Gallery: Delight as Suffolk gunners return home
SCREAMS of delight and roaring cheers greeted Suffolk gunners returning home to loved ones after a gruelling tour of Afghanistan.
Tearful families rushed forward as members of Number 2 Squadron RAF Regiment finally arrived home at RAF Honington tonight.
The 140 gunners have spent the past six months patrolling Kandahar Airfield, facing daily threats from insurgents and losing one of their comrades in a bomb blast.
Sgt Dougie Buckley from Thetford was thrilled to be reunited with his wife, Emma, daughter Ellie, 10 months and son, Ben, three.
“Words can’t describe how I feel,” he said. “I have been looking forward to this for a long time.
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“It is absolutely amazing to see the children.”
Banners and flags filled the aircraft hangar at the base as families waited anxiously for their heroes to arrive.
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But joyful reunions were marred by the tragic death of Senior Aircraftman Luke Southgate, from Bury St Edmunds, who was killed just days before his 21st birthday when a roadside bomb exploded under his Land Rover in February.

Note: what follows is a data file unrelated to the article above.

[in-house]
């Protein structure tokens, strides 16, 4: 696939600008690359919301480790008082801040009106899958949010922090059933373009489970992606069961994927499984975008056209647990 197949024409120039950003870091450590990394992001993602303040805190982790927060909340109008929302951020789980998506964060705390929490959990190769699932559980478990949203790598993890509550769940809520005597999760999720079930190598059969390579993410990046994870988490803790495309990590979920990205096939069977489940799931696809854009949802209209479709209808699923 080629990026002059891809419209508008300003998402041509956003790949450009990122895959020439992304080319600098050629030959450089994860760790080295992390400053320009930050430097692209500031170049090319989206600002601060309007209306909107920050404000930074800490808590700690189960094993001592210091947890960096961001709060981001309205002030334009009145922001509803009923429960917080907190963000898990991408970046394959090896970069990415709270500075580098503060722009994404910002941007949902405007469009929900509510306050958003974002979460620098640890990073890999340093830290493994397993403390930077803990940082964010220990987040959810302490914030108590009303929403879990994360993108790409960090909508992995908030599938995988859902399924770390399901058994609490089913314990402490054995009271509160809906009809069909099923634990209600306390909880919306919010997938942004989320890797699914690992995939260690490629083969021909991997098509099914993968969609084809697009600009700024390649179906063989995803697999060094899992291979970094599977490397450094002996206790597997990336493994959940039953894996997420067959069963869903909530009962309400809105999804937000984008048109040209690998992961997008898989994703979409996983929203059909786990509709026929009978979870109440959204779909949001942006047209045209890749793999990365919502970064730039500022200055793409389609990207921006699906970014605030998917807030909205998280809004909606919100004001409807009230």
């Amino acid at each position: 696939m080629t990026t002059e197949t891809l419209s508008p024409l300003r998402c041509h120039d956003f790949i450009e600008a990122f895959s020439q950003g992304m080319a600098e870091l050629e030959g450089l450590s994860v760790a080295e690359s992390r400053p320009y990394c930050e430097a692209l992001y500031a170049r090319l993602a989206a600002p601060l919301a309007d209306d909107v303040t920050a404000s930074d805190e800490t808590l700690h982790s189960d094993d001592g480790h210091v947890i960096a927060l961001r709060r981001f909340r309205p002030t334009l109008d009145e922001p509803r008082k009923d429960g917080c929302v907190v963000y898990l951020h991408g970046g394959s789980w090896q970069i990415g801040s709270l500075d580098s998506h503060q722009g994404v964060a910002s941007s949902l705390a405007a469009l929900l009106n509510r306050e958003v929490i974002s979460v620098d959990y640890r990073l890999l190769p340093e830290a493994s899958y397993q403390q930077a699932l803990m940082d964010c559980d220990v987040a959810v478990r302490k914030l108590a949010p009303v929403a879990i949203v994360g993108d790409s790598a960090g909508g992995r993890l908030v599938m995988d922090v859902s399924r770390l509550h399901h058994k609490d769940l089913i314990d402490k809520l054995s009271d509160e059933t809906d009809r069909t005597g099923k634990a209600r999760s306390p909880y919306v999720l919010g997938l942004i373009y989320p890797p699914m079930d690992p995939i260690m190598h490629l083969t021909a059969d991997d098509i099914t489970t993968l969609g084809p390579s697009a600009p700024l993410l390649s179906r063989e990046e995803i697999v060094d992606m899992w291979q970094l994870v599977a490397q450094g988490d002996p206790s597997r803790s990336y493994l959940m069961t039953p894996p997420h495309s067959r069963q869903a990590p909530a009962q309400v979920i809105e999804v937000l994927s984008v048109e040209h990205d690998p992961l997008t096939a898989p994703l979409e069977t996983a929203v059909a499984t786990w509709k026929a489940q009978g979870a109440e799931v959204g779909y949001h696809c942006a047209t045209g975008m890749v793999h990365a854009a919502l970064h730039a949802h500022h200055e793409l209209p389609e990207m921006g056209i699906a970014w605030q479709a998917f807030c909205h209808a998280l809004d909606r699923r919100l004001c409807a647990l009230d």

Senior Aircraftman Kinikki Griffiths of Number 1 squadron RAF Regiment, also based at Honington, was also killed in a vehicle accident near Camp Bastion in Helmand province on Friday.
Welcoming the boys back home, Group Capt Nick Bray, officer commanding at RAF Honington, paid tribute to the squadron’s resilience.
“It is great to see them back after a very tough, demanding but successful tour,” he said.
A memorial service is being planned at the base today, to allow friends and comrades to remember the SAC Southgate, who was described as ‘happy, compassionate and fiercely loyal to his friends, who consider themselves lucky to have known him’.
Sqn Ldr Matt Carter MC, who was awarded the Military Cross for bravery in 2007, was relieved to see his troops return home after a difficult six months.
Greeted by his wife, Ali, sons Jack and Harry and daughter, Molly, who he last saw when she was just two months old, Sqn Ldr Carter said he was proud of every one of his troops.
“It is a worry for the whole six months because you never know what’s going to happen,” he said.
“To come home is a massive relief.
“I am really proud of these guys as they have achieved so much.”